Bald Eagles over Portland

By Ted Hinds of Portland, Oregon who describes himself as a "local activist and conservationist."

It was a lazy, late summer's afternoon last year as I was sitting on my patio that I saw it. Gracefully it cruised not more than 50 feet above the roof tops of my inner Portland neighborhood. I was astonished.

It was an eagle.

No, not the type of eagle that nests in hangers at the Oregon Air National Guard, and not just any eagle. It was a Bald Eagle, our national symbol and the apex predator of the American skies.

Having first landed in Oregon myself in 1974, a year after Congress passed the Endangered Species Act, I can remember when Bald Eagle sightings were quite rare. Pesticides and mercury levels in the water had decimated the Bald Eagle population south of Alaska and British Columbia, where most of the great birds are still found. In the 1970s and 1980s, the locations of Bald Eagle nests were treated as privileged information among outdoorsmen in Oregon, almost like a secret fishing hole or camping site.

Today it's not unusual to spot Bald Eagles in state parks or from rural highways, with clusters of amazed tourists pointing to them, but to see one flying over the inner city of Portland truly underscores the success of conservation efforts.


The frequency with which one might encounter the majestic Bald Eagle these days is no coincidence. The Oregon Cooperative Fish and Wildlife Research Unit, which is based out of Oregon State University, has been tracking the recovery of Bald Eagle populations in Oregon and the Columbia River recovery zone in Washington for 29 years as part of a 30 year survey program. The most recently published summary of this research, reflecting 2005 data, reports that Bald Eagle nests can now be found in 33 of Oregon's 36 counties. The estimated number of occupied nests in Oregon has increased from less than 100 in 1978 to well over 400 in 2005. Annual recovery rates between 1995 and 2004 averaged a 6.9% net increase.

In an era dominated by controversy over global warming and the struggle of species to survive the industrialization of man, the recovery of the bald eagle is a refreshing success story. Bald Eagle populations have recovered throughout the United States, thanks to the Endangered Species Act and the efforts of conservation groups. The story of the bald eagle recovery is also an excellent opportunity to advance the cause of environmental protection politically. The contemporary Republican Party, despite its zeal for environmental deregulation and opening public lands to resource extraction, has long tried to associate itself with all symbols Americana. The Bald Eagle is no exception.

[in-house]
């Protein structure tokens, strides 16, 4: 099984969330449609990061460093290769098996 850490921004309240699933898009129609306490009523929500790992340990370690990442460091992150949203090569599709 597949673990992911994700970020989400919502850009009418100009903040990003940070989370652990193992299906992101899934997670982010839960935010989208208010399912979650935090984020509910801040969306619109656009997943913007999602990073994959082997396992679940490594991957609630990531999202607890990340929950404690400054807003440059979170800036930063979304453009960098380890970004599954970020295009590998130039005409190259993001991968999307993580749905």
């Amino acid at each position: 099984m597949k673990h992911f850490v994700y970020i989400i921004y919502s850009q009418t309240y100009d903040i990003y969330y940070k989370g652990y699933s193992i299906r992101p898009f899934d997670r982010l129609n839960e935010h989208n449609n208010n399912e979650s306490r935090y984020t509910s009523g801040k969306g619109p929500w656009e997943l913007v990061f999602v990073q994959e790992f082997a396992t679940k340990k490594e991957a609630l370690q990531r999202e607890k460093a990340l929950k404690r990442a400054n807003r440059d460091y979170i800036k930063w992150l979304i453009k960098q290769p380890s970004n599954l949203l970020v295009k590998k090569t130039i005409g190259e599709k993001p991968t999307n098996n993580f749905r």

Yet without the Endangered Species Act, which passed with bipartisan support and was signed into law by President Nixon, the only Bald Eagles left south of Canada might be in zoos. Instead, the Bald Eagle is soaring over the lower 48 states with healthy populations from Oregon to Maine, Illinois to Texas. It's time for Democrats, Greens, and environmentally concerned citizens everywhere to proudly claim the Bald Eagle as a symbol of success for the environmental movement and the cause for preserving America's wildlife for future generations.

  • Jeff (unverified)

    For the last 3 or 4 summers we have had a pair of buzzards, with red head and all, flying by our house at the foothills above Goose Hollow. They fly by my home right at eye level. They are so big and beatiful in flight. On the ground is a different story. I will be on the lookout for the eagle now. Thanks for the post!

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    I always love it when I get the chance to see a bald eagle.

    Not too long after we moved here, we were driving to my sister-in-law's house for a family event. We were headed up 182nd near Burnside when we saw a bald eagle fly over. It was the first time I'd ever seen one in the wild, and I was amazed.

    Since then I've seen them numerous times, most recently while heading back to Gresham from Astoria a few weeks back.

    They're also one of my favorite animals to visit in the zoo (after my absolute favorite, penguins, of course). We never miss the bird show because it's just amazing to have them fly right over your head. Andy almost got hit in the back of the head by one. He didn't listen when I told him "duck!" Apparently he thought it was another animal trick on the stage (like the rats), and he looked there instead of ducking.